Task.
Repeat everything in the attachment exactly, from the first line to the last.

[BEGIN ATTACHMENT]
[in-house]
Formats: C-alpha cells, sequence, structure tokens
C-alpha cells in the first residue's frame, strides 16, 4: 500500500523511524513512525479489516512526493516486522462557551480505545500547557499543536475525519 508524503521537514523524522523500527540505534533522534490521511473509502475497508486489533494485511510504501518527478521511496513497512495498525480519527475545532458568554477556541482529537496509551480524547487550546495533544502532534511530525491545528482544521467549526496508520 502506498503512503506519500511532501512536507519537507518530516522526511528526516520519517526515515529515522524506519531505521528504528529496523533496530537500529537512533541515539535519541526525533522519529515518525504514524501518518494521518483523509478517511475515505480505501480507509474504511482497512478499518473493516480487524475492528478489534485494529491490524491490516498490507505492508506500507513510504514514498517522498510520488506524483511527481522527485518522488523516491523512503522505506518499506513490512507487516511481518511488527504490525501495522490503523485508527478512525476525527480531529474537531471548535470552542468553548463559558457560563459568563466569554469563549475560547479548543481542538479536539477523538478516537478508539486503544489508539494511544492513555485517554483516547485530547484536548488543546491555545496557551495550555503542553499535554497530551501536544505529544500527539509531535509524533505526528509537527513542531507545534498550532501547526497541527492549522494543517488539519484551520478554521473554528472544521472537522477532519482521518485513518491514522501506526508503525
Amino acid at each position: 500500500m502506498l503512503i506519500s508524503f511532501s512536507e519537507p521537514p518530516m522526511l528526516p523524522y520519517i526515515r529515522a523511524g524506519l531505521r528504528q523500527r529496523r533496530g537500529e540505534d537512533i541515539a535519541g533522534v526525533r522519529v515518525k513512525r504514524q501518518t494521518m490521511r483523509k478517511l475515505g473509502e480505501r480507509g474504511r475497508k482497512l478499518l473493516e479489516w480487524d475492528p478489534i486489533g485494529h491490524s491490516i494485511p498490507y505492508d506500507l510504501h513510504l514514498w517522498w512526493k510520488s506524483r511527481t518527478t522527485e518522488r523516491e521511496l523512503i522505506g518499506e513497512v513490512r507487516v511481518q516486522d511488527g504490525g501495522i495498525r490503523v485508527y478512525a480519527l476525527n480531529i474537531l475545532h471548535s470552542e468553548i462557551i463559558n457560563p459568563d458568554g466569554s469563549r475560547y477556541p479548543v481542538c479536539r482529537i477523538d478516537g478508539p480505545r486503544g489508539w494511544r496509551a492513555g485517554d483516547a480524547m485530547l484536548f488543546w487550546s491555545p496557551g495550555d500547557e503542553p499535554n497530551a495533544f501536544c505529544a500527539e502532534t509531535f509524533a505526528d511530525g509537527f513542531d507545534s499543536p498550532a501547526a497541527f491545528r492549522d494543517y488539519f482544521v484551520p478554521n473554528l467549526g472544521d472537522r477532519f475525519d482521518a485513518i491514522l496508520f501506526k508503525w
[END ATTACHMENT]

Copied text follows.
[in-house]
Formats: C-alpha cells, sequence, structure tokens
C-alpha cells in the first residue's frame, strides 16, 4: 500500500523511524513512525479489516512526493516486522462557551480505545500547557499543536475525519 508524503521537514523524522523500527540505534533522534490521511473509502475497508486489533494485511510504501518527478521511496513497512495498525480519527475545532458568554477556541482529537496509551480524547487550546495533544502532534511530525491545528482544521467549526496508520 502506498503512503506519500511532501512536507519537507518530516522526511528526516520519517526515515529515522524506519531505521528504528529496523533496530537500529537512533541515539535519541526525533522519529515518525504514524501518518494521518483523509478517511475515505480505501480507509474504511482497512478499518473493516480487524475492528478489534485494529491490524491490516498490507505492508506500507513510504514514498517522498510520488506524483511527481522527485518522488523516491523512503522505506518499506513490512507487516511481518511488527504490525501495522490503523485508527478512525476525527480531529474537531471548535470552542468553548463559558457560563459568563466569554469563549475560547479548543481542538479536539477523538478516537478508539486503544489508539494511544492513555485517554483516547485530547484536548488543546491555545496557551495550555503542553499535554497530551501536544505529544500527539509531535509524533505526528509537527513542531507545534498550532501547526497541527492549522494543517488539519484551520478554521473554528472544521472537522477532519482521518485513518491514522501506526508503525
Amino acid at each position: 500500500m502506498l503512503i506519500s508524503f511532501s512536507e519537507p521537514p518530516m522526511l528526516p523524522y520519517i526515515r529515522a523511524g524506519l531505521r528504528q523500527r529496523r533496530g537500529e540505534d537512533i541515539a535519541g533522534v526525533r522519529v515518525k513512525r504514524q501518518t494521518m490521511r483523509k478517511l475515505g473509502e480505501r480507509g474504511r475497508k482497512l478499518l473493516e479489516w480487524d475492528p478489534i486489533g485494529h491490524s491490516i494485511p498490507y505492508d506500507l510504501h513510504l514514498w517522498w512526493k510520488s506524483r511527481t518527478t522527485e518522488r523516491e521511496l523512503i522505506g518499506e513497512v513490512r507487516v511481518q516486522d511488527g504490525g501495522i495498525r490503523v485508527y478512525a480519527l476525527n480531529i474537531l475545532h471548535s470552542e468553548i462557551i463559558n457560563p459568563d458568554g466569554s469563549r475560547y477556541p479548543v481542538c479536539r482529537i477523538d478516537g478508539p480505545r486503544g489508539w494511544r496509551a492513555g485517554d483516547a480524547m485530547l484536548f488543546w487550546s491555545p496557551g495550555d500547557e503542553p499535554n497530551a495533544f501536544c505529544a500527539e502532534t509531535f509524533a505526528d511530525g509537527f513542531d507545534s499543536p498550532a501547526a497541527f491545528r492549522d494543517y488539519f482544521v484551520p478554521n473554528l467549526g472544521d472537522r477532519f475525519d482521518a485513518i491514522l496508520f501506526k508503525w